As I spoke to the Sisters about the collapse of industrial civilization as a rite of passage for humanity—as a spiritual and emotional practice which we must begin now and continue going forward, they were overwhelmingly receptive. In fact, I was inundated with their resonance and gratitude. Of all the audiences to whom I have presented my work on the topic of collapse in the past five years, this one displayed the most unequivocal comprehension of any.
I suspect that in the throes of societies in chaos, involvement with men’s and women’s groups will be dramatically minimized by pre-occupation with survival, but regardless of how tumultuous the upheaval may be, the profound soul-making work that has occurred in these groups will not be extinguished. In fact, men and women may discover that groups focusing on the issues of their own gender are more relevant than ever because gender issues will become intensely germane as panic, rage, and scapegoating ensue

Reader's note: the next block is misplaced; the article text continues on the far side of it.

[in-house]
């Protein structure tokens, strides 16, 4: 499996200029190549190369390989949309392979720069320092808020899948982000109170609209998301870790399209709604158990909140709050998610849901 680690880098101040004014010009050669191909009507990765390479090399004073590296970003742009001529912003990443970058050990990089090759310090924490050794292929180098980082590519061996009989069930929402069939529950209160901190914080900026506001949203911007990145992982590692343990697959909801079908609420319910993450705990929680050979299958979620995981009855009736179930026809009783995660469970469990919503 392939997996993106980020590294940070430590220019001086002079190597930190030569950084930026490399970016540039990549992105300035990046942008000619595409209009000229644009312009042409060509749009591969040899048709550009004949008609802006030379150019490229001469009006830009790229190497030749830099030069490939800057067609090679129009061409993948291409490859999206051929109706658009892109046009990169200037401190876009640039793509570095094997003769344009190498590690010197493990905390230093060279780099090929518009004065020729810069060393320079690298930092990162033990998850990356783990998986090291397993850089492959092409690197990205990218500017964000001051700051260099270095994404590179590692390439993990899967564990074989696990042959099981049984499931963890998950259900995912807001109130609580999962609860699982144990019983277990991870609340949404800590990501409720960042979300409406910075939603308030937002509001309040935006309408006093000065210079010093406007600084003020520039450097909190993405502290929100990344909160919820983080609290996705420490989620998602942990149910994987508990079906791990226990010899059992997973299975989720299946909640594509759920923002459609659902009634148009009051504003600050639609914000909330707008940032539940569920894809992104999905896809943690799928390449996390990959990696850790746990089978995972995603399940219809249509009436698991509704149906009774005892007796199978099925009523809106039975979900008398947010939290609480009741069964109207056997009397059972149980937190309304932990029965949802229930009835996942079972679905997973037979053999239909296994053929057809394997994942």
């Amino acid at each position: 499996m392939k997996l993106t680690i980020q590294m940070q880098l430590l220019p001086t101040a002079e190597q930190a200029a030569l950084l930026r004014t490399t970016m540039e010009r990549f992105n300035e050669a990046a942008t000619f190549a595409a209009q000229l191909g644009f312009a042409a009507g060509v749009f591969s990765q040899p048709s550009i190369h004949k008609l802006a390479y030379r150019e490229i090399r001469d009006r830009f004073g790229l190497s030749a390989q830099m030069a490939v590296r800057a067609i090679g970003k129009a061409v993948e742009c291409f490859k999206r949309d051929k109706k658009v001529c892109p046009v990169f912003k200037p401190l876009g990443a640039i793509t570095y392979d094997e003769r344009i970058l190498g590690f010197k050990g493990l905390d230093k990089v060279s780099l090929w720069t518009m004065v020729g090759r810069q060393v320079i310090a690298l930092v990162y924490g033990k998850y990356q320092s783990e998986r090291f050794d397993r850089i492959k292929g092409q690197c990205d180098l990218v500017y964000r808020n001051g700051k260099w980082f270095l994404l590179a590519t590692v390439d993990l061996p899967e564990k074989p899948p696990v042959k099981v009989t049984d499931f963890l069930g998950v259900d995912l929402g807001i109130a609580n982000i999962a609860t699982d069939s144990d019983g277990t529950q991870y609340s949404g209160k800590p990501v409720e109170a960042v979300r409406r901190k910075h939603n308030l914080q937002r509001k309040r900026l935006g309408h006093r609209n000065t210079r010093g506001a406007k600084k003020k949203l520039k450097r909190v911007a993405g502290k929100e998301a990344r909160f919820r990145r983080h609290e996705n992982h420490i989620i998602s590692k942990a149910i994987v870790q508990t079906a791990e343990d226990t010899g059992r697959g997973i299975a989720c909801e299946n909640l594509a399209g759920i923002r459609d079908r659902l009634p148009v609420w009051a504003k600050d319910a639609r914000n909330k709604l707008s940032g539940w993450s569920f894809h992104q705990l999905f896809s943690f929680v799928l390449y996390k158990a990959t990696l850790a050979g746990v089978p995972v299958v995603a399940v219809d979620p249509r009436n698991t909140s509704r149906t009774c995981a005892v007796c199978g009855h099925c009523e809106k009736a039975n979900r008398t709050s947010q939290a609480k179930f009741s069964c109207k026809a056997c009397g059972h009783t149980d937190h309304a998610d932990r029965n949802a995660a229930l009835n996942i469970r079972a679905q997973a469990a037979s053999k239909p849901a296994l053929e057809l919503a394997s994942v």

We can certainly perceive this story as yet another in a long line of indicators of how decadent industrial civilization has become. We can rightly compare it to the scourge of child sexual abuse that has marked the Roman Catholic Church for centuries. And just as we can become obsessed with the story or turn white hot with anger, we can also choose to ignore it or simply chalk it up to the sports industrial complex. However we choose to respond, I believe it is important not to miss this debacle as a prototype of empire itself and to construct a vision of how this not-so-happy valley could be deconstructed and revolutionized in a post-industrial world.